Communication Technology


Chapter 10. Mobile Phones: The Driving Force Towards the Integration of Analog and Digital Blocks for Baseband and RF Circuitry

Next generation cellular systems are currently under standardization. Peak data rates will go well beyond 100 Mb/s; while the computational complexity has been constantly increasing, the complexity per transmitted bit has been reducing due to advances in algorithm design and semiconductor manufacturing. It is shown that an approach maximizing reuse will be an attractive way to implement future platforms for mobile phones, whereby an evolutionary approach would be preferred over a revolutionary software-centric approach. The main challenges that will be faced in developing future chip sets for cellular modems will be managing increasing complexity for systems verification, supporting higher levels of System on chip (SoC) integration, taming RF power consumption, and coping with exponentially growing development costs. On the other hand the Ultra Low Cost segment of the cellular phone market asks for inexpensive integrated solution that can provide the possibility to the large number of people in the unconnected part of the world to participate in the advantages of wireless connection to the world with voice and data services.
Josef Hausner, Christian Drewes

Chapter 11. Wireless for Industrial Automation: Significant Trend or Overrated?

The paper gave an overview on the potential of wireless sensor systems in industrial applications. The emergence of wireless technologies for industrial automation creates new opportunities to make plants more efficient, productive, and secure. Since industrial networks carry data through harsh conditions, specific requirements for these networks exist. Different standards for industrial applications are being presented and evaluated. The paper concludes by analysing industrial applications and new innovations on wireless sensors.
F. Krug, L. Wiebking

Chapter 12. Sub-Microsecond Contactless Ultra-Wideband Data Transmission in Rotating Systems Using a Slotted Waveguide Ring

In time-critical applications a fast transmission of control data between rotating parts of a machine is required for proper system operation. This chapter presents an ultra-fast data transmission using ultra-wideband (UWB) technology for a continuous sub-microsecond communication in rotating systems. A slotted waveguide ring allows a reliable and robust, contactless non-stop data transmission. Control data is encoded in packets of one byte including start and stop bits and transmitted with a data rate of 100 Mbit/s. With high-speed analog-to-digital conversion and digital signal processing less than 150 ns are required for data transmission and reception with possible control data transmission every 80 ns. Circuit design and operating principle of the system are explained and measurement results provided to prove its functionality.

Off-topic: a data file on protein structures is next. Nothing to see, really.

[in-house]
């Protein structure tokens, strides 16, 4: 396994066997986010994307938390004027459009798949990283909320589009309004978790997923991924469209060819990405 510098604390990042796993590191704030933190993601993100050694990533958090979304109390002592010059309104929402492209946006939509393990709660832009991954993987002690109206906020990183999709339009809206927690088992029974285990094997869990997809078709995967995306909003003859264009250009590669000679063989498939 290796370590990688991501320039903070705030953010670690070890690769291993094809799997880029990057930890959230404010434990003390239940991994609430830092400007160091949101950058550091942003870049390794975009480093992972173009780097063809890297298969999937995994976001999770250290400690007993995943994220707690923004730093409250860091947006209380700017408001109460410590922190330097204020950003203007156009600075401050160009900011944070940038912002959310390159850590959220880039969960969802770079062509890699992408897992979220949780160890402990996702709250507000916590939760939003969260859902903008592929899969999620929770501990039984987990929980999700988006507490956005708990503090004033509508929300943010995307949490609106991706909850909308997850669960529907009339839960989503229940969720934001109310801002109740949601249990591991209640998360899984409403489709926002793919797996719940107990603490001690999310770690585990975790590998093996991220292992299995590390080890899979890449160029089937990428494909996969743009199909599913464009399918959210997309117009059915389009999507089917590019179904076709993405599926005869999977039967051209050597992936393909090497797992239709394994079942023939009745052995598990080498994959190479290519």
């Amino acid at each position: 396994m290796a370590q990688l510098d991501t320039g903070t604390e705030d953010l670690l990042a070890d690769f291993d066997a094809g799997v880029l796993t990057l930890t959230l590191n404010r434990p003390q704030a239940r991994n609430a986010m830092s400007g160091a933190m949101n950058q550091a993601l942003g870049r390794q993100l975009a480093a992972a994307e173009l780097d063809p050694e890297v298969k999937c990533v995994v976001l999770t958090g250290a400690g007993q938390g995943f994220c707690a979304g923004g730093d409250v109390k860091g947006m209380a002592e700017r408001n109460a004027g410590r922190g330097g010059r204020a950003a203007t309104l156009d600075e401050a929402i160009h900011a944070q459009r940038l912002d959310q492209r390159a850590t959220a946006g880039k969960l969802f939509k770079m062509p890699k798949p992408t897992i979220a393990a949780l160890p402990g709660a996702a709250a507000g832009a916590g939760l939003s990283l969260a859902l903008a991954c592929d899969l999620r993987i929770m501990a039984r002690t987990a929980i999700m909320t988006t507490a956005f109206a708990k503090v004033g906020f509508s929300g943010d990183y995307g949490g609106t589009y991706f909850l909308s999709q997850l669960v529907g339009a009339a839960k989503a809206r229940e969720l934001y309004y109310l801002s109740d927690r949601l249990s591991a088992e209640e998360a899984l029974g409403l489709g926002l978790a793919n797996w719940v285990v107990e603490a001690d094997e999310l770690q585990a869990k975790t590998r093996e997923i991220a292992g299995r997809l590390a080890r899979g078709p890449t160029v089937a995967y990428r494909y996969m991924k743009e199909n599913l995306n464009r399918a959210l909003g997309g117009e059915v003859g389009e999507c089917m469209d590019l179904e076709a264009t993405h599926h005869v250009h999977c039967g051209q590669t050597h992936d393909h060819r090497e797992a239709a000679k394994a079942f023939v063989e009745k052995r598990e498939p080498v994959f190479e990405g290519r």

Christoph Seifarth, Gerd Scholl

Chapter 13. “Green” Inkjet-Printed Wireless Sensor Nodes on Low-Cost Paper, Liquid and Flexible Organic Substrates

This paper introduces the capabilities of inkjet-printing technology in integrated wireless biosensors on organics bridging RFID and sensing technology. A novel flexible magnetic material is presented as an alternative substrate for wearable biosensors. In addition, a CNT-film is inkjet-printed on paper to realize ultrasensitive gas sensors. The paper concludes with the presentation of novel wearable integration platforms, including liquid antennas, with enhanced-range that could enable multi-hopping algorithms targeting the realization of “intelligent networks of RFID-enabled sensors”.
M. M. Tentzeris, L. Yang, A. Traille, A. Rida

Chapter 14. A Joint Matlab/FPGA Design of AM Receiver for Teaching Purposes

This paper presents the design procedure and implementation results of an amplitude modulation (AM) double sideband – Large carrier (DSB-LC) receiver using an Altera FPGA EP3C120 development board. The design is first implemented in MATLAB/SimulinkTM using also embedded MATLABTM blocks. It is then automatically converted to VHDL level with the Simulink HDL coder. The VHDL code is then synthesized and fitted with QuartusII ®;  software and downloaded to the Altera CycloneIII EP3C120 FPGA development board. The results show that this approach makes it is easy for students to understand and develop the reception of AM signals using programmable logic tools. It also presents an efficient design flow for realizing design modules using MATLAB.
Alejandro A. Valenzuela, Hikmat N. Abdullah

Chapter 15. MoM Based EMI Analysis on Large Wind Turbine GSM Communication System

Electro-magnetic fields resulting from a GSM transmitter mounted on a large wind turbine will be analyzed. This cellular system operates as novel communication backup in case the standard communication between operator and hub control systems is interrupted. The method-of-moments is used to analytically describe the electro-magnetic fields caused by a GSM 900 MHz transmitter mounted on the hub of a wind turbine. Using a commercial simulation tool the electromagnetic field distribution will be analyzed to determine an optimized wireless communication link to a base station. Different transmitter positions are evaluated based on their radiation patterns. Scattering and diffraction by the turbine’s rotation is taken into account.
F. Krug, B. Lewke

Numerical Methods for Electromagnetic Field Modeling


Chapter 16. Novel Frequency-Domain and Time-Domain Techniques for the Combined Maxwell–Dirac Problem in the Characterization of Nanodevices